Coffee & Side Tables table

Published on October 29th, 2013 | by Jules IKEAHacker

14

Table from the fifties





table

Materials: Ulsberg

Description: You take 3 Ulsberg table and you cut the table leg. 3 colors with aerosol paint under the top and that’s it.

~ fred, rennes – france

IKEA Kajuta – remove the lamp cables
Futon to Kid’s Chair


The Author

Jules IKEAHacker

"I am Jules, the engine behind IKEAHackers and the one who keeps this site up and running. My mission is to capture all the wonderful, inspiring, clever hacks and ideas for our much loved IKEA items".

14 Responses to Table from the fifties

  1. duncan says:

    Um, “…and you cut the table leg.”, Do I cut any particular part of the leg or do I just sawing anyplace anyplace and it will magically work?

  2. andy says:

    A little help? This might be something I’d like to do myself, and all “you take 3 Ulsberg table and you cut the table leg” tells me is the model to look for and that there might be some cutting involved.

  3. Nick Lo says:

    Excellent, simple upgrade that greatly improves the product. Makes you wonder why IKEA themselves didn’t do the same.

    Like the chair and hair dryer (light mod?) combo too.

  4. yoyo says:

    I cut the leg, and now the table falls over.

  5. Jo says:

    Awesome hack. So easy to do.

    Not sure if people really don’t get this hack or are just being facetious….. You cut the table legs from the feet end, cutting all 3 legs until you get the height of the table you want.

  6. jack says:

    I guess what he means with “cut the leg” is that you should cut all three legs of 2 of the tables at the same height to be able to arrange them like the photo shows..

  7. anne says:

    Based on the picture, I’d say that the rest of the instructions would be something like this:

    Before assembling the tables, cut 3.5 inches off the legs of one table and cut 7 inches off the legs of another table.

    Spray paint the bottom of each piece of glass. (I’m not sure, but you might need to look for paint designed for glass.) Let them dry completely. I’d even wait two-three days for the paint to cure to minimize the risk of scratches.

    Assemble the tables, and arrange them as shown. Done!

    I’ve been looking for a way to add color to the living room where we are using two of these as end tables for a Kivik sofa with the gray-brown cover. Painting the glass could be the perfect solution!

  8. Brenda says:

    Judging from the image, I’m guessing that “cut the table leg” refers just to a small section of a leg, rather than an entire leg. The only way to nest those tables as shown would be to remove the section of a single leg between the upper and lower tables.

    Nice hack. Good colour choice on the tables.

  9. doggo says:

    It looks like you hack off different lengths of the bottom of the legs to vary the heights, like 2″ off the bottom of the red table, 4″ off the bottom of the blue table. Spray paint the bottoms of the table tops the colors you want, and when you’re all done push them together in a pleasing arrangement so that the table tops overlap.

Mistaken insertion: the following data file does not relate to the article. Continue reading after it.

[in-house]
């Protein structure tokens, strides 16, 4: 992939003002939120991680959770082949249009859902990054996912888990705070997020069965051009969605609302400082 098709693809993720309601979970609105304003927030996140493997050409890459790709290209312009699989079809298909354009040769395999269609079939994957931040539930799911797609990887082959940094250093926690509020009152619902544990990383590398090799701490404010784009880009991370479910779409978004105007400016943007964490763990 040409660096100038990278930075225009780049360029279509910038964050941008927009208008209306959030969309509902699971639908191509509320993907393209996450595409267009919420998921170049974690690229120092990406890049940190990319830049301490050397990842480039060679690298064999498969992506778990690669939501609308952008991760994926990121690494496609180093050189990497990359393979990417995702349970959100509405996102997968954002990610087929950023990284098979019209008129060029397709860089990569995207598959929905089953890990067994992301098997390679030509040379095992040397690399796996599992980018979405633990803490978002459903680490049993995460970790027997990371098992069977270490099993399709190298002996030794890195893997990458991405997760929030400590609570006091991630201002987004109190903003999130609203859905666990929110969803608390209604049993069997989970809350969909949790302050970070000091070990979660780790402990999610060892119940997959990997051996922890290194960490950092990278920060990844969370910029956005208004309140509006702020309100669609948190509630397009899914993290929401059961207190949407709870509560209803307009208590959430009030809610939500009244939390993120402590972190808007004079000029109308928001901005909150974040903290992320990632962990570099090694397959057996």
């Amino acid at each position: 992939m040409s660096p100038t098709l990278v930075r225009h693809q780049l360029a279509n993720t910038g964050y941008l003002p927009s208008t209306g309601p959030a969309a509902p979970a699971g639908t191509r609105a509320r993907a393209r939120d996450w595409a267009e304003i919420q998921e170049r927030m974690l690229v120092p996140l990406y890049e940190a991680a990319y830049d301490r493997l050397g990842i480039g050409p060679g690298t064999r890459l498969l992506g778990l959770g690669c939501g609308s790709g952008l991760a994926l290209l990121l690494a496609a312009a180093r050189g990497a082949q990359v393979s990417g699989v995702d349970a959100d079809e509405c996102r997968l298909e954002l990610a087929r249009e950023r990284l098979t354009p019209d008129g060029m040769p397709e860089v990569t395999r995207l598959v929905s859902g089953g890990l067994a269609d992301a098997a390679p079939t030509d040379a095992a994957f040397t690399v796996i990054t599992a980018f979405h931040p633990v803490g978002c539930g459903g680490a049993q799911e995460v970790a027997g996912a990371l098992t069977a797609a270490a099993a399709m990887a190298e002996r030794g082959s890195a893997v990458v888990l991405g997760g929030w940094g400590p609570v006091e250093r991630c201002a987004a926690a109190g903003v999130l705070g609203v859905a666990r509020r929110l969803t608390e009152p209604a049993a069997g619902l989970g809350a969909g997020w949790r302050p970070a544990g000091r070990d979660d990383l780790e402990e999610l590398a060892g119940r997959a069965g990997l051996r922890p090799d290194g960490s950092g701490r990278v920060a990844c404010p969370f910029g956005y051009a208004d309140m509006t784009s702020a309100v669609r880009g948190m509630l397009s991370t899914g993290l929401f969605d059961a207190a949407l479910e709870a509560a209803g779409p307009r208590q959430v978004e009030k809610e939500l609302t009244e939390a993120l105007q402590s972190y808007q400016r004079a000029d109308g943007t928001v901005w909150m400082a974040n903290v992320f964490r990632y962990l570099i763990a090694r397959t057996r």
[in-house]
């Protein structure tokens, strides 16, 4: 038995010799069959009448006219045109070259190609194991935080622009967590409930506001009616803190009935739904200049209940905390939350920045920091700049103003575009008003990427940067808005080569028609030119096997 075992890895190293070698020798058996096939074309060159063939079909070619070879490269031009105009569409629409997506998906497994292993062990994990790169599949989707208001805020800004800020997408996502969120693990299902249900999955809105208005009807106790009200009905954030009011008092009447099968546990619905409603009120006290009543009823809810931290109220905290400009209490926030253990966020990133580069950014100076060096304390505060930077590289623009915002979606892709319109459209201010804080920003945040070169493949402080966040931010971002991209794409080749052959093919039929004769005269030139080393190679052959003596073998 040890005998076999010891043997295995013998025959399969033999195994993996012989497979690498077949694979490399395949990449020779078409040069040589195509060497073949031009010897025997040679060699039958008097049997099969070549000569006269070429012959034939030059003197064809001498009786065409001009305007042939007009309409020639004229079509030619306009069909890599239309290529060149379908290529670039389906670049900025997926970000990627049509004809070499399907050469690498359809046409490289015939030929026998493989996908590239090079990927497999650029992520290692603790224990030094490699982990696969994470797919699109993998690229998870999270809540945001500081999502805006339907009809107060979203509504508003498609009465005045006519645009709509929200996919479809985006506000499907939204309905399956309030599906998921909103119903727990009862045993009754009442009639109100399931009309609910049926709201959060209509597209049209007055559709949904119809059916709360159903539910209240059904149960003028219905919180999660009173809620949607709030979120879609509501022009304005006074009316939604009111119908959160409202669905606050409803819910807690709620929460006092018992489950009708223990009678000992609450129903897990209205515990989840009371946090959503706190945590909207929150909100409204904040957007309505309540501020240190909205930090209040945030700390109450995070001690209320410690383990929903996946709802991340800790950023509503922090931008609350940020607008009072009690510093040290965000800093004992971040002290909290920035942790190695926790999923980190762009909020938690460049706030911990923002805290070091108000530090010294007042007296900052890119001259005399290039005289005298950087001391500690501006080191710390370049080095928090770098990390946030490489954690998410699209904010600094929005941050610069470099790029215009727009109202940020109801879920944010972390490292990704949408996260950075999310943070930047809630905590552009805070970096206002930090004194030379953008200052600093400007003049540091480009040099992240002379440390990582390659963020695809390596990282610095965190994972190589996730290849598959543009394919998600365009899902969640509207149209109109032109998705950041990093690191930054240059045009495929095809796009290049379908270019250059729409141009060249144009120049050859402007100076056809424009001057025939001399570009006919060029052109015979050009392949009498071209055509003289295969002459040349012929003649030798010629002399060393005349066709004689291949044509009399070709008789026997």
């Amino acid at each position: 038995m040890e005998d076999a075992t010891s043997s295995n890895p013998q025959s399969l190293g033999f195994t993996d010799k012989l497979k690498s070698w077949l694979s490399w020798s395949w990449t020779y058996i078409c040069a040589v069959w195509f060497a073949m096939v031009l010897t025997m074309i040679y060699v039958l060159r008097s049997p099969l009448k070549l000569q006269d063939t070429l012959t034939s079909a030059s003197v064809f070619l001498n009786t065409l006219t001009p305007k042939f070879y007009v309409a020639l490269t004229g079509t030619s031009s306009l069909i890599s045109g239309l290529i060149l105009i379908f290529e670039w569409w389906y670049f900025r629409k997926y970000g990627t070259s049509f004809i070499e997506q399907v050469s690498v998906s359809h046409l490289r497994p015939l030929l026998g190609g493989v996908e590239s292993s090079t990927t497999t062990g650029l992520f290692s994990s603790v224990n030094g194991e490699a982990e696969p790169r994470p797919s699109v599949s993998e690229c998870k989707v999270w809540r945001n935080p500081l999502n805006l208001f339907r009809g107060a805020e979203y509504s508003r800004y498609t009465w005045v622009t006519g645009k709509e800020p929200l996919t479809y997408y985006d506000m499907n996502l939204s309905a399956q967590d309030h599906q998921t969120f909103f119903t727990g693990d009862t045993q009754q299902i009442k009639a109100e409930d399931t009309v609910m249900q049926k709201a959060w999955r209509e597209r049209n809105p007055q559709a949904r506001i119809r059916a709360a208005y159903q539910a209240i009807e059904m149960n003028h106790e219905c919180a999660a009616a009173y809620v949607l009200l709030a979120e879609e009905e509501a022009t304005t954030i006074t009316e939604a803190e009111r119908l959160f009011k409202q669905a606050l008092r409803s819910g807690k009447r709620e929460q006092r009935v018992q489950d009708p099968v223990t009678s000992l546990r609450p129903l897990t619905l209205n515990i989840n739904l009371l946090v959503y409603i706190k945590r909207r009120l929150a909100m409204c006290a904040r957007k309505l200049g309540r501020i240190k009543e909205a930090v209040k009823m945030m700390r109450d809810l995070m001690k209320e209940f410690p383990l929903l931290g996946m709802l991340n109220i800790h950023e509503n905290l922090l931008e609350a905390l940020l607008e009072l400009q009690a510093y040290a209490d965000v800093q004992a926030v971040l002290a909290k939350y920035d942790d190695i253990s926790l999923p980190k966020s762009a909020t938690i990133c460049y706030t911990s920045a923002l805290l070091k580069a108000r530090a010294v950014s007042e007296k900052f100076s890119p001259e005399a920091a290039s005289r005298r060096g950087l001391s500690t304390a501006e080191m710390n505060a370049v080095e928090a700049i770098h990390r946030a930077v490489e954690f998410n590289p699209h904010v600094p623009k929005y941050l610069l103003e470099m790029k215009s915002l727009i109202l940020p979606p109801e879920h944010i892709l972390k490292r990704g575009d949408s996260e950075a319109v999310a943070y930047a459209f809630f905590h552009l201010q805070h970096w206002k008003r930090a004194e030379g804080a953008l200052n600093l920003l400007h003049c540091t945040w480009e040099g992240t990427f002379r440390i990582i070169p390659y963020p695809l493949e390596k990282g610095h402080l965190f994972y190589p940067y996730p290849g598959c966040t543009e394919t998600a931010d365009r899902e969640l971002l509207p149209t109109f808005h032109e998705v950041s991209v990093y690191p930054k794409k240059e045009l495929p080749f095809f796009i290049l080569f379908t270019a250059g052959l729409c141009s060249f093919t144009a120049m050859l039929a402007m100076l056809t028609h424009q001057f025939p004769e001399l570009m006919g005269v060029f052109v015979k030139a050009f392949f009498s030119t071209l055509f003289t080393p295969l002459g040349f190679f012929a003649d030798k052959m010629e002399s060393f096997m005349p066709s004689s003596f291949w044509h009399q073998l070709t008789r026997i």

10. XAN says:

    Can someone please provide with specific instructions?

  11. cati says:

    Fred ! explique nous tout en détail!
    What are the black circles under ?

    • FL Mom says:

      The black circles are part of the original table; just look at its picture on the IKEA site. Some other readers have given more details. I think Fred didn’t give any because the hack is simple and adjustable to each person’s own taste. But according to the picture, it seems the yellow table wasn’t altered except for coloring the glass, the red/pink table had a few inches cut off the bottoms of the legs, and the blue one had a few more inches cut off the bottoms of the legs. There’s nothing else to do besides measuring, cutting (maybe a little filing if the cut edge is rough), and painting. The amount you cut and the colors you use are just whatever you want. You could add some rubber caps if you worry about the legs scratching your floor. The tables are assembled according to the normal instruction sheet that comes with the product.

  12. Marian Olden says:

    This is a very unique picture. I have never seen such a table before. Looks good but the functioning seems a little far off considering spillage etc.

  13. Dan Nolte says:

    I have one of these tables so I took a careful look at it. There is a small plastic foot that can be carefully pried out with a small screwdriver. You then want to carefully measure and cut off the desired length with a hacksaw (since there are only three legs it won’t wobble if you are off, but it will not be level). You would want to sand or file off any burs and replace the plastic feet so it won’t scratch the floor.

    The backside of the glass is frosted so it should have enough ‘tooth’ to take the spray paint, but to get the nice even color you may need multiple coats and be careful regarding overspray. You might want to mask the front to be sure.

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